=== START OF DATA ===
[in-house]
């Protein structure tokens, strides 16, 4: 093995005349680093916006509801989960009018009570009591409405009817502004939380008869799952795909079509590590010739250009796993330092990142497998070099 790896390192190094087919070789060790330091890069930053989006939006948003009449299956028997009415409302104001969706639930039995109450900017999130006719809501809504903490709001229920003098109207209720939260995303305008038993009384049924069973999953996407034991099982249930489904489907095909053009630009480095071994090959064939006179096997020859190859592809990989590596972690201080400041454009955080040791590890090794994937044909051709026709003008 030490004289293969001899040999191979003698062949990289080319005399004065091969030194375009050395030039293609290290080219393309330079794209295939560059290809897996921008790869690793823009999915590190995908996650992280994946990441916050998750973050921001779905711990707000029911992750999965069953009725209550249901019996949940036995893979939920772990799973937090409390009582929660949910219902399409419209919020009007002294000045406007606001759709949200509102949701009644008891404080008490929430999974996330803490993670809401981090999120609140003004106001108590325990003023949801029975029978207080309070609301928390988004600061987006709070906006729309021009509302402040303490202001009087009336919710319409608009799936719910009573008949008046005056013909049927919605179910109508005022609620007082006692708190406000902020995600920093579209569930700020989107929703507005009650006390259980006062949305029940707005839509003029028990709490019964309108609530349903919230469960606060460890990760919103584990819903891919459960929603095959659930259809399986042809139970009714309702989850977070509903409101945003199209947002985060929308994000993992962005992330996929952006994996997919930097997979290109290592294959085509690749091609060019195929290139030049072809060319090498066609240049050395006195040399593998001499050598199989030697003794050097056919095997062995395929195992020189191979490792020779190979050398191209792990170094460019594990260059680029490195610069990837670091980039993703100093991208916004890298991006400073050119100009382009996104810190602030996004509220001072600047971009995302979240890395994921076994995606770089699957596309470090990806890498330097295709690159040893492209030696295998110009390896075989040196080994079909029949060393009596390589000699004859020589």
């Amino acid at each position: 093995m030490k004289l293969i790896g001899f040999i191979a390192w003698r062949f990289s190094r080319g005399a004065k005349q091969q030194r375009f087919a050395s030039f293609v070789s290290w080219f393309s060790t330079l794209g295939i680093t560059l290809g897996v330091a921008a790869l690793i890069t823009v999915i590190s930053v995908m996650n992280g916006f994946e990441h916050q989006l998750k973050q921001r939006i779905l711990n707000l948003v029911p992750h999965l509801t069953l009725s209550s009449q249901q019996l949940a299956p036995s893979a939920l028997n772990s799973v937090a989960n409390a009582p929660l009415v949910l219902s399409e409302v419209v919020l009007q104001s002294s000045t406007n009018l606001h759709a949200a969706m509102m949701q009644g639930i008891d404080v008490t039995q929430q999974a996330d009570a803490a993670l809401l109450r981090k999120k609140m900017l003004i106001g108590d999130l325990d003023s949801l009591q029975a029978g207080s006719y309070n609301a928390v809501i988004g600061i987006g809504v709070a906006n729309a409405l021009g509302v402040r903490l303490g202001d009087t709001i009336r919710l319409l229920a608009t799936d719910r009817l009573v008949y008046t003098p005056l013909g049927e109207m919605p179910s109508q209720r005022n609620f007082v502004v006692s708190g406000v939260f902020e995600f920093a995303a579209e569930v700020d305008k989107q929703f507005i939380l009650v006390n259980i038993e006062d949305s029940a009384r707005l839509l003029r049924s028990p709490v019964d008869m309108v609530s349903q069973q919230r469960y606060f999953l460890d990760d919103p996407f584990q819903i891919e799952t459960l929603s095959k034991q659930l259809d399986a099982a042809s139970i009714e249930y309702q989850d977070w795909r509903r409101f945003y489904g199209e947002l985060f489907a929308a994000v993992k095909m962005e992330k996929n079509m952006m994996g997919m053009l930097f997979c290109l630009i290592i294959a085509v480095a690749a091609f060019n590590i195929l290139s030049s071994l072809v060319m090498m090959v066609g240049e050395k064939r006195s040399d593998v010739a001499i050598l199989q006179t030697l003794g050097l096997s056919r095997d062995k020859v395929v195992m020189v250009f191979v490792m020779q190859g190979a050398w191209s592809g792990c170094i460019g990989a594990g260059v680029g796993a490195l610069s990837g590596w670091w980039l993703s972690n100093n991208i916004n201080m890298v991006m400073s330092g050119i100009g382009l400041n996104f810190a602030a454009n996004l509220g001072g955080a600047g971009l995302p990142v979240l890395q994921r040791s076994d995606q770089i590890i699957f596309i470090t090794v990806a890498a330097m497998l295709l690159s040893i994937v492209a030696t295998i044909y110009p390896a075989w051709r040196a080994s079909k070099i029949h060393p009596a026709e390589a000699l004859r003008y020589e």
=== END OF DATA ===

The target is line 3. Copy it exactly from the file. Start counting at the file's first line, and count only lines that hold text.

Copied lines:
């Amino acid at each position: 093995m030490k004289l293969i790896g001899f040999i191979a390192w003698r062949f990289s190094r080319g005399a004065k005349q091969q030194r375009f087919a050395s030039f293609v070789s290290w080219f393309s060790t330079l794209g295939i680093t560059l290809g897996v330091a921008a790869l690793i890069t823009v999915i590190s930053v995908m996650n992280g916006f994946e990441h916050q989006l998750k973050q921001r939006i779905l711990n707000l948003v029911p992750h999965l509801t069953l009725s209550s009449q249901q019996l949940a299956p036995s893979a939920l028997n772990s799973v937090a989960n409390a009582p929660l009415v949910l219902s399409e409302v419209v919020l009007q104001s002294s000045t406007n009018l606001h759709a949200a969706m509102m949701q009644g639930i008891d404080v008490t039995q929430q999974a996330d009570a803490a993670l809401l109450r981090k999120k609140m900017l003004i106001g108590d999130l325990d003023s949801l009591q029975a029978g207080s006719y309070n609301a928390v809501i988004g600061i987006g809504v709070a906006n729309a409405l021009g509302v402040r903490l303490g202001d009087t709001i009336r919710l319409l229920a608009t799936d719910r009817l009573v008949y008046t003098p005056l013909g049927e109207m919605p179910s109508q209720r005022n609620f007082v502004v006692s708190g406000v939260f902020e995600f920093a995303a579209e569930v700020d305008k989107q929703f507005i939380l009650v006390n259980i038993e006062d949305s029940a009384r707005l839509l003029r049924s028990p709490v019964d008869m309108v609530s349903q069973q919230r469960y606060f999953l460890d990760d919103p996407f584990q819903i891919e799952t459960l929603s095959k034991q659930l259809d399986a099982a042809s139970i009714e249930y309702q989850d977070w795909r509903r409101f945003y489904g199209e947002l985060f489907a929308a994000v993992k095909m962005e992330k996929n079509m952006m994996g997919m053009l930097f997979c290109l630009i290592i294959a085509v480095a690749a091609f060019n590590i195929l290139s030049s071994l072809v060319m090498m090959v066609g240049e050395k064939r006195s040399d593998v010739a001499i050598l199989q006179t030697l003794g050097l096997s056919r095997d062995k020859v395929v195992m020189v250009f191979v490792m020779q190859g190979a050398w191209s592809g792990c170094i460019g990989a594990g260059v680029g796993a490195l610069s990837g590596w670091w980039l993703s972690n100093n991208i916004n201080m890298v991006m400073s330092g050119i100009g382009l400041n996104f810190a602030a454009n996004l509220g001072g955080a600047g971009l995302p990142v979240l890395q994921r040791s076994d995606q770089i590890i699957f596309i470090t090794v990806a890498a330097m497998l295709l690159s040893i994937v492209a030696t295998i044909y110009p390896a075989w051709r040196a080994s079909k070099i029949h060393p009596a026709e390589a000699l004859r003008y020589e």